On Heartbreak, Disappointment and Rekindling

"A pair of powerful spectacles has sometimes sufficed to cure a person in love." - Friedrich Nietzsche
They always say that your first heartbreak is the worst.

For the past three years, WoW and I have been involved in a rather torrid love affair. We would get all hot and smoochy, making anyone witnessing us together desperately want to be somewhere else to avoid the embarrassment of having to watch us. Yes, we were that couple. My affections for WoW were so strong that she could do nothing wrong in my eyes; at worst I would give her a gentle slap on her shapely toosh when she did something that annoyed me. But we'd never argue. No, we were too much in love for that.

And then she went and did this. She broke my heart and in an instant, the honeymoon phase of our relationship was over. I could see flaws in her that I hadn't noticed before. Little annoyances started to creep in and suddenly I was no longer as excited as I had been about spending an evening together. And when we did spend time together it was the gaming equivalent of sitting together on the couch watching a movie that we'd both seen before: Entertaining, but only in a dull, predictable way.

It's times like these that it's natural to wonder if there is something else out there. Younger, attractive games catch my eye - like that hussy Rift with her long, blonde hair and tight, designer jeans or that lovely Lord of the Rings girl with the amazing smile and sparkling personality - and I start thinking that maybe, just maybe, there would be another great match for me out there somewhere.

Alright, I think I'm going to stop this metaphor right there before someone thinks I'm actually talking about my wife.


The point is that since the nerfs to Firelands I haven't really been excited about World of Warcraft. I've still been playing, but aside from our weekly raids I haven't touched my main character at all, choosing instead to spend time levelling up Alts. My baby Shaman is finally all grown up and starting the painful process of PUGing heroic dungeons, and I have a slew of other Alts that have been getting a little bit of play time here and there. The game is still there and I still enjoy it, but I feel like when I play I'm just spinning my tires.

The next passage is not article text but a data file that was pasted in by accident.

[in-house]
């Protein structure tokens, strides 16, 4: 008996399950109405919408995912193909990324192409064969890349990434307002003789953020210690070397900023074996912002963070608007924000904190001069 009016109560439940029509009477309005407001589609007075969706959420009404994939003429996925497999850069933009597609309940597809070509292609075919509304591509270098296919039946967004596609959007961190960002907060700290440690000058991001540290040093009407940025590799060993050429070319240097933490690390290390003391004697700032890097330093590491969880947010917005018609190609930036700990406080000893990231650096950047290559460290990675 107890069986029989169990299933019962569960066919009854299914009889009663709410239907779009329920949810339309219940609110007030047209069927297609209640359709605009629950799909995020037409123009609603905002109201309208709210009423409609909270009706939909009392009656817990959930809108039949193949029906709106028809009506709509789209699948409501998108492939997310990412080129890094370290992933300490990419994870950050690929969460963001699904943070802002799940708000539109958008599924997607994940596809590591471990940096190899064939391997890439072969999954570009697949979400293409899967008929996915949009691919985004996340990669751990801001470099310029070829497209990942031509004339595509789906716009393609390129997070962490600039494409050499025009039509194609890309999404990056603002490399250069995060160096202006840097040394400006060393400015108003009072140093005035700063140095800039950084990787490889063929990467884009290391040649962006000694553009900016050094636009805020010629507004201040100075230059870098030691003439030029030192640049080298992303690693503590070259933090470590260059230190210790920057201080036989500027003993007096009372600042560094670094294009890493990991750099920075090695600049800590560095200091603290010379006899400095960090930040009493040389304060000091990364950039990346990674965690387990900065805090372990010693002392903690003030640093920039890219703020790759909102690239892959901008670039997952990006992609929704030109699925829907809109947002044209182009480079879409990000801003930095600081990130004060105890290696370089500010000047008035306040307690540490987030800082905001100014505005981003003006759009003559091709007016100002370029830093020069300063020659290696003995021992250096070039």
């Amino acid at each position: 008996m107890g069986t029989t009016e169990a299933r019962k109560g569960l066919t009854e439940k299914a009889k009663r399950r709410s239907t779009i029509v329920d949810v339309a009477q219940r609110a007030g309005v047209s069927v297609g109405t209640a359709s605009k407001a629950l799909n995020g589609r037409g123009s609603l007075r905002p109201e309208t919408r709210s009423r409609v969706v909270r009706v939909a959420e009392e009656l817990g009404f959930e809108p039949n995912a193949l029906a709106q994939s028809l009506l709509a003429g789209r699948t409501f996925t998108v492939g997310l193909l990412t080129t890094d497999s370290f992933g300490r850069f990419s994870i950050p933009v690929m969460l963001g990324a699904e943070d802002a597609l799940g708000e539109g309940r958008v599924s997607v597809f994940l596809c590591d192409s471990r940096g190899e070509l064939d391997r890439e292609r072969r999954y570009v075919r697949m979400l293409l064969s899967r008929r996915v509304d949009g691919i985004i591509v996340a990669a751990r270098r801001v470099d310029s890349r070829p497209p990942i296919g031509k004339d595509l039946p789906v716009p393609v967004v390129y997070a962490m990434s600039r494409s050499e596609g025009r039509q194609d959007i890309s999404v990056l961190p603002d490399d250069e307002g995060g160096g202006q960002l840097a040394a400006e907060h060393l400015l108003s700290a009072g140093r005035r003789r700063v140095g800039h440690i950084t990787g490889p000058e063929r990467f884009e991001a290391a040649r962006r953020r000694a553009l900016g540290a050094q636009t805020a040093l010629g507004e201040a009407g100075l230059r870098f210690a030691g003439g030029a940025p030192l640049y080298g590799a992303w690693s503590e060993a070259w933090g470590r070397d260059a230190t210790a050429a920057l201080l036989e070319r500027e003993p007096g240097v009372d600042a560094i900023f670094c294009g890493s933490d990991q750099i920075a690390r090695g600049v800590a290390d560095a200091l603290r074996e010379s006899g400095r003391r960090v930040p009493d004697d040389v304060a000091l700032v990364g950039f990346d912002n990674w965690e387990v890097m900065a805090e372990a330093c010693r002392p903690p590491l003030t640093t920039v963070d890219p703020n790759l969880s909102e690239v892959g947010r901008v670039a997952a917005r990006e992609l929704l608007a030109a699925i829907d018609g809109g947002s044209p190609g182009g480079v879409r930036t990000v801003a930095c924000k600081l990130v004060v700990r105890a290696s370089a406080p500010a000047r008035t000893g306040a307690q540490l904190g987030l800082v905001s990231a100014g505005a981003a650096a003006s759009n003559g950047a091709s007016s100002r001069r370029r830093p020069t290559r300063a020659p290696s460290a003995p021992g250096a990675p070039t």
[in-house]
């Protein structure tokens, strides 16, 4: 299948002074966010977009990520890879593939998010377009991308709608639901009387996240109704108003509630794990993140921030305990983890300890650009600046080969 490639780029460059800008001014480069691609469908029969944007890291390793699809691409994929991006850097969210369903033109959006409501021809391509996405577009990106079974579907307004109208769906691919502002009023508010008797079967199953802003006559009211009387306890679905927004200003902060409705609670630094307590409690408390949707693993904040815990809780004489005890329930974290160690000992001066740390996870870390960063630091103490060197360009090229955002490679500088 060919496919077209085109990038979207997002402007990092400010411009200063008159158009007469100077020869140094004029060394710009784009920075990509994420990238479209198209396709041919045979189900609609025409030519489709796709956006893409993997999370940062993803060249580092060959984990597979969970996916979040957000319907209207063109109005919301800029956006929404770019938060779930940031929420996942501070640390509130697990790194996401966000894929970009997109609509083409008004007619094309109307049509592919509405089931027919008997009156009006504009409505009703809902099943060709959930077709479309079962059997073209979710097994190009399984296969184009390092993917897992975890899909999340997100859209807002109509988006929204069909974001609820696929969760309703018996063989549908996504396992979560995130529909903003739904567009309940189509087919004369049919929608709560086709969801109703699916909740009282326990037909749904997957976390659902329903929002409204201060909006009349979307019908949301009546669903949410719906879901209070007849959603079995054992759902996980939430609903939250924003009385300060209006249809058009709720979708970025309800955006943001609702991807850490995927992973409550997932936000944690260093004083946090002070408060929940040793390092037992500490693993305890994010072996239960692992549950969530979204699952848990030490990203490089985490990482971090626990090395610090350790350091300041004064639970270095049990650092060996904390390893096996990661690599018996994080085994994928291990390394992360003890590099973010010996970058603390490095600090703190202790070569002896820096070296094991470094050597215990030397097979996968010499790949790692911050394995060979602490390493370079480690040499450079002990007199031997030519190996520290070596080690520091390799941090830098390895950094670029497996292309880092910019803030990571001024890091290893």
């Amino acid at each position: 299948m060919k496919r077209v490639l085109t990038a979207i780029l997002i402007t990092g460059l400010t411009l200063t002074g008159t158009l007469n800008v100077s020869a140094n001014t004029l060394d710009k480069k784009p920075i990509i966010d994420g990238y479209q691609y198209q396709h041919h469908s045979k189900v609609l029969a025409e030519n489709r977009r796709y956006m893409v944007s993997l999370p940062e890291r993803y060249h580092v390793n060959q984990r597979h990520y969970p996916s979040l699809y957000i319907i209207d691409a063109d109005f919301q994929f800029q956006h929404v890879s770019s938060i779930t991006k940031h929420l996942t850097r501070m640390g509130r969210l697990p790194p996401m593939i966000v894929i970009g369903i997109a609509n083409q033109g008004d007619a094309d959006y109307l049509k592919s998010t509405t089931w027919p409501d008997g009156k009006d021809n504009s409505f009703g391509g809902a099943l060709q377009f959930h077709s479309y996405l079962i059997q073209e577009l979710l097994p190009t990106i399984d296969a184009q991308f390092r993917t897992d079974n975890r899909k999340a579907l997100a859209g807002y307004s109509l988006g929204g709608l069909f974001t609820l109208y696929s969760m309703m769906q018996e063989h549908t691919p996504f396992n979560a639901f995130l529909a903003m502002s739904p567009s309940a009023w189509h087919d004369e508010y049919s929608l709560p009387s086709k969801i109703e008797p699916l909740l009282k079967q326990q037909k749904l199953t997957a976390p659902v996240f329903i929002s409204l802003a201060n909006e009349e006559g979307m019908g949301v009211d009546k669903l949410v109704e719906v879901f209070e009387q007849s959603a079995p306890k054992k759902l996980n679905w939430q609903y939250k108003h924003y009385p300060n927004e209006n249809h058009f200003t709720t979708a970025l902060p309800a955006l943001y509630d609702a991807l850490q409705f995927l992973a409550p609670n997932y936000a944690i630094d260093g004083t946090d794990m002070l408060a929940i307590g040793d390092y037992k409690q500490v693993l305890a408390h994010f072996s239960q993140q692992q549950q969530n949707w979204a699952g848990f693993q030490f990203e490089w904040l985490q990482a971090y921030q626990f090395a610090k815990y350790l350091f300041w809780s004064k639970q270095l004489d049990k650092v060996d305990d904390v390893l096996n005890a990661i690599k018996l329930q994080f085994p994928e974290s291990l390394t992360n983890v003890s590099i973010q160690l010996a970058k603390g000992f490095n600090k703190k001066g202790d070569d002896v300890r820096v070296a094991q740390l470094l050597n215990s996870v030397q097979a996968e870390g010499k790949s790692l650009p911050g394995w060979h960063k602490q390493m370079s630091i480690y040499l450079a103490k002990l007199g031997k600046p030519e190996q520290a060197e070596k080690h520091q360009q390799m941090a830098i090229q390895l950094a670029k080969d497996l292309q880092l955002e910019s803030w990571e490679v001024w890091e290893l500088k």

And it's because I'm not excited about Raiding. It really feels like Blizzard has taken away the thrill of the kill with these nerfs. I no longer feel that same lust to raid that would cause me to race home from work, excitedly log onto the game and into Mumble and hoot out loud when a boss falls over dead or a great piece of gear drops. No, the knowledge that the fights have been neutered has made me feel like I'm just killing time until the next patch drops.

I don't like this feeling.

I get quite frustrated with the constant negative attitudes that a lot of people have towards this game these days, and even more frustrated to see myself slowly drifting towards that point of view and becoming one of the discontented. I hate that these recent nerfs have diminished my enthusiasm for the game, because I do love it. Hell, this blog is really just a series of love-letters to the game. The lore, the story, the gameplay, and the look and feel are all things that make coming back to Azeroth each night a joy. I want to love this game again, but like a jilted lover, I feel hurt that maybe the game is leaving me behind in favour of another type of player.